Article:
Another way of implementation is encapsulating it in an ActiveX component, usually a .dll file. The ActiveX components used from ASP pages are often called ASP components. When the ADO objects are wrapped in an ASP component, this ASP data access component becomes an extra layer between ASP pages and the database. So, instead of having several ASP pages making the same direct database access, an ASP data access component can be created and used to perform this recurring operation and then instantiated in every ASP page needing database access. With this approach, the changes to underlying data structure, results in changes to just one component rather than all pages that use that particular changed data item, thus increasing maintainability. As components are reusable entities, the same component can be used many times without having to recode the data access each and every time it is needed.

The components are pre-compiled, ready -to-execute entities. So, unlike ASP pages, which need to be parsed line by line at web server, the component does not, thus enhancing the performance. The encapsulation of connection information in a component also provides for added security as the information is shielded in a dll. The passing of sensitive information as userid, password, and database location in a string from an ASP page can be a target of malicious intent. But the same is shielded when it is done between the component and OLE DB provider. The use of DSN in an ASP file can also be a preferred method instead of using connection string in an ASP page.

This implementation also has some downsides to it. As the components are pre-compiled entities, their modification is not as easy as changing the connection string in an ASP file. You have to recode it in Visual Basic or VC++ and re-compile and re-register on the web server. Then there are debugging issues. If the error is in the component, may be a logical error or syntax error or business rule error, then the developer has to go through complete cycle of recoding, recompiling and re-registering again and again till the problem is solved.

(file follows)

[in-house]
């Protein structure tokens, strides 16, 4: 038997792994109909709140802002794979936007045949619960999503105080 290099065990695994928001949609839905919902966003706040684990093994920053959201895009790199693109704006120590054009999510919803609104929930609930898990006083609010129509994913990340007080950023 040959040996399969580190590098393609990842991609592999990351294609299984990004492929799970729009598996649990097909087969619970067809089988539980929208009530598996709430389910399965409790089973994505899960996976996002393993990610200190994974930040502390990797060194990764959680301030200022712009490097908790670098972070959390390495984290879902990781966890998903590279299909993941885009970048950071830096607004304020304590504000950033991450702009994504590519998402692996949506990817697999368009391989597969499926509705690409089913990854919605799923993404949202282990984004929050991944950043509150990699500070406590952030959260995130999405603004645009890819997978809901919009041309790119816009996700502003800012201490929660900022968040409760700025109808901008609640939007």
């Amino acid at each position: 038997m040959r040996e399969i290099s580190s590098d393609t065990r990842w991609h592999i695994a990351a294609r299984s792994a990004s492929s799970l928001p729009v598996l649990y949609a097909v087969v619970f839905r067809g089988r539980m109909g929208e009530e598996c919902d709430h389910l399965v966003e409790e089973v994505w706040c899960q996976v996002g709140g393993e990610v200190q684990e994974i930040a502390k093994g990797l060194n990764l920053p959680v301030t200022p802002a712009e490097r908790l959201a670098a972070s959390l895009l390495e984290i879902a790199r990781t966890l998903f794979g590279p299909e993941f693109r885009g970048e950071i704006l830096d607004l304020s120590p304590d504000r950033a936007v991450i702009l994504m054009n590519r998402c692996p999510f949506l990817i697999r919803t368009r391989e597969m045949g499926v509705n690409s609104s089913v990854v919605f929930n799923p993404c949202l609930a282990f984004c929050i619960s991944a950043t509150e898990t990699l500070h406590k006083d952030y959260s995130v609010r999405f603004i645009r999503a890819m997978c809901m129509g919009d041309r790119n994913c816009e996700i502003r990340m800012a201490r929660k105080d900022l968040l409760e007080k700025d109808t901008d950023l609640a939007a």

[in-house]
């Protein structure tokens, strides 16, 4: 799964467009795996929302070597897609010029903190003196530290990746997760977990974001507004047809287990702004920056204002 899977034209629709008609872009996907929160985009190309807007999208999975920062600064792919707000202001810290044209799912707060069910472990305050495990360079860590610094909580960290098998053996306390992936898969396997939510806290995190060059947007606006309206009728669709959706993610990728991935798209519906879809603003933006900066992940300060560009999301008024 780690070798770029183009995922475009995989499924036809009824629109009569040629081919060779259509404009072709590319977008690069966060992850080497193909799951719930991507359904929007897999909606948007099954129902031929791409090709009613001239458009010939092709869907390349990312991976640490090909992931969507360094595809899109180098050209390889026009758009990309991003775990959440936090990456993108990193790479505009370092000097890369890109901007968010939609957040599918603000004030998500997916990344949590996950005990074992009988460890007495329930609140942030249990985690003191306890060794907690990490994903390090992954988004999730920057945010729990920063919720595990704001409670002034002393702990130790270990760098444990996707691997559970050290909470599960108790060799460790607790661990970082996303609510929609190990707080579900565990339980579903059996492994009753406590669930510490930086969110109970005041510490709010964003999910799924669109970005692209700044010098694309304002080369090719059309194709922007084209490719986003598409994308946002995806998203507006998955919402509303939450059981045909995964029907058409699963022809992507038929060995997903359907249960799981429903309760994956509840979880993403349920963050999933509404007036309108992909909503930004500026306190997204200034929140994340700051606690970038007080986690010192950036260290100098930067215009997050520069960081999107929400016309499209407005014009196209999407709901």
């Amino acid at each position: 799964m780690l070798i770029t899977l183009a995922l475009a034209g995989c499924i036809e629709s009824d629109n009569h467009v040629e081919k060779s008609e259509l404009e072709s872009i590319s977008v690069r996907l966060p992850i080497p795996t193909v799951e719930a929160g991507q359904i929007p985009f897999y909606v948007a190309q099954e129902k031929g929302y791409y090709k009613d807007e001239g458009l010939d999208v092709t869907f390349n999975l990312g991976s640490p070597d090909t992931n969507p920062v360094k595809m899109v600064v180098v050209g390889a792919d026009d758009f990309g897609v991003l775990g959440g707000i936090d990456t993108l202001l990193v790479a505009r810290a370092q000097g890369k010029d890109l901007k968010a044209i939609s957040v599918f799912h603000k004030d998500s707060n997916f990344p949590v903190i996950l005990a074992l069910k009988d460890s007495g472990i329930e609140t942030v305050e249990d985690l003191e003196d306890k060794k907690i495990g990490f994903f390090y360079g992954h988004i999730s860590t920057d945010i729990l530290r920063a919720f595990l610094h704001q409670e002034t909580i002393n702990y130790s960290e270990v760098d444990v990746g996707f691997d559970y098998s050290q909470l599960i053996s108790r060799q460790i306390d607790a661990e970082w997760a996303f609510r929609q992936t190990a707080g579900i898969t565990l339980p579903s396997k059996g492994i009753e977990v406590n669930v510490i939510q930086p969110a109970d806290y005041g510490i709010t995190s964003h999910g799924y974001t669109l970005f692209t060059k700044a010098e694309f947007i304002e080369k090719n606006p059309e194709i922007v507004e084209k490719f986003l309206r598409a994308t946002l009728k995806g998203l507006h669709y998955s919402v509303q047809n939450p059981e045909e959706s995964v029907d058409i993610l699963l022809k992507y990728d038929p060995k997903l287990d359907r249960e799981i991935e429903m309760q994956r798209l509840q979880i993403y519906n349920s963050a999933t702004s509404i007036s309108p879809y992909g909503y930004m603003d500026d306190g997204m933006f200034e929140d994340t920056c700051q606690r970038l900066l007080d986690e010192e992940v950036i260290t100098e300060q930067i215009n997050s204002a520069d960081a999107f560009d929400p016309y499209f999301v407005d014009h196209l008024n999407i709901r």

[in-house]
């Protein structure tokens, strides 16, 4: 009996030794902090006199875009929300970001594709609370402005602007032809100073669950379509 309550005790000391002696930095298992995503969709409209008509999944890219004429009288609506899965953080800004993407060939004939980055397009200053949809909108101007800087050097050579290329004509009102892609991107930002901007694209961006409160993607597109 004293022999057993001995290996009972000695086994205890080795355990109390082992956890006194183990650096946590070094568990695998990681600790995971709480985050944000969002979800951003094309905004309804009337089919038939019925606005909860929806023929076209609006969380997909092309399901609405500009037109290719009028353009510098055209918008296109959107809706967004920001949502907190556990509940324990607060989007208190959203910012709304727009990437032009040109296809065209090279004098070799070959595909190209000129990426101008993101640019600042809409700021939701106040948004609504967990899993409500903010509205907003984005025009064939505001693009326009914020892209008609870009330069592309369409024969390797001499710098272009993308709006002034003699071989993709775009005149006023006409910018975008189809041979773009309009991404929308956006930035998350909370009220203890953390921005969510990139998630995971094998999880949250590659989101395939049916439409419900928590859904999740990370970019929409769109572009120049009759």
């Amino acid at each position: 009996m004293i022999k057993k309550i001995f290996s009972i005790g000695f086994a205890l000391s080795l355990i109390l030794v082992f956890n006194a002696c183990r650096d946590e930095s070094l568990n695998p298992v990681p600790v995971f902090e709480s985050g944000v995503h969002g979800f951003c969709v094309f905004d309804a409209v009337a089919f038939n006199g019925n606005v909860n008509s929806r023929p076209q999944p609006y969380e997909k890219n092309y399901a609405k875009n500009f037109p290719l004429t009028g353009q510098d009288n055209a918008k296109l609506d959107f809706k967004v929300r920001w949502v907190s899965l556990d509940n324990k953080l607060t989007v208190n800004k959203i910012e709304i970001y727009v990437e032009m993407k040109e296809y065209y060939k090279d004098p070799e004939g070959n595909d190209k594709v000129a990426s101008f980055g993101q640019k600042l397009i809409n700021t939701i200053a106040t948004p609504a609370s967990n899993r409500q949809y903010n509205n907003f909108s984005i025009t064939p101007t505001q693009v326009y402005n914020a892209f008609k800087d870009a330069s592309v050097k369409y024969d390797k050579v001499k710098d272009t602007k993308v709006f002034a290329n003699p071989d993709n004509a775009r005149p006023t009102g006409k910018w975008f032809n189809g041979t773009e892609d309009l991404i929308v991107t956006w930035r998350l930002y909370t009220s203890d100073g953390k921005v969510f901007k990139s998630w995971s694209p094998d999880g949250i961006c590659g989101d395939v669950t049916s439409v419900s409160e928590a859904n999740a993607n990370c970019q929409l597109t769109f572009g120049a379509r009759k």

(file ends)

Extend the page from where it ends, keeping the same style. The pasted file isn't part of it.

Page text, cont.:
The use of components allows you to create a library of data access components catering to various needs of data access in your application. You can encapsulate complex queries, stored procedure call along with any parameters in the component and attain considerable performance improvement.

Thus, the choice of implementation of data access really varies based on the requirements of the application being developed. If the application does not need frequent modification to the database structure or the database and the connection information is not going to change frequently, then encapsulating that info in an ASP component may be a good idea. Also, if application includes, complex database operations, business rules, which are not going to change frequently then ASP components, can provide significant performance benefits. Otherwise, instead of using ASP components for data access, the connection information can be used from a DSN on web server in an include ASP file and this file can be included in all ASP files needing data access. The stored procedures can be used for recurring or complex queries, or even for encapsulating business rules.

The issues discussed in this article can serve to avoid some common pitfalls and achieve some performance benefits in practice. This article has tried to put pros and cons of encapsulating data access logic in a component, as well as other implementations in practice. Hopefully, this information will prove useful. Good Luck!

Atul Totre is the Director of Web and e-Business at Telezoo corp (http://www.telezoo.com) – a B2B telecom facilitated marketplace. He is the Chief web architect for telezoo and has earlier worked as Software Consultant for GlaxoSmithKline, Roche and AT&T. Atul is very active in various user groups in Washington metropolitan area and has published many articles sharing his knowledge and experience with fellow software developers.

The Data Access Dilemma
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About Atul Totre
Atul Totre is the Director of Web and e-Business at Telezoo corp (http://www.telezoo.com) - a B2B telecom facilitated marketplace. He is the Chief web architect for telezoo and has earlier worked as Software Consultant for GlaxoSmithKline, Roche and AT&T. Atul is very active in various user groups in Washington metropolitan area and has published many articles sharing his knowledge and experience with fellow software developers. WebProNews Writer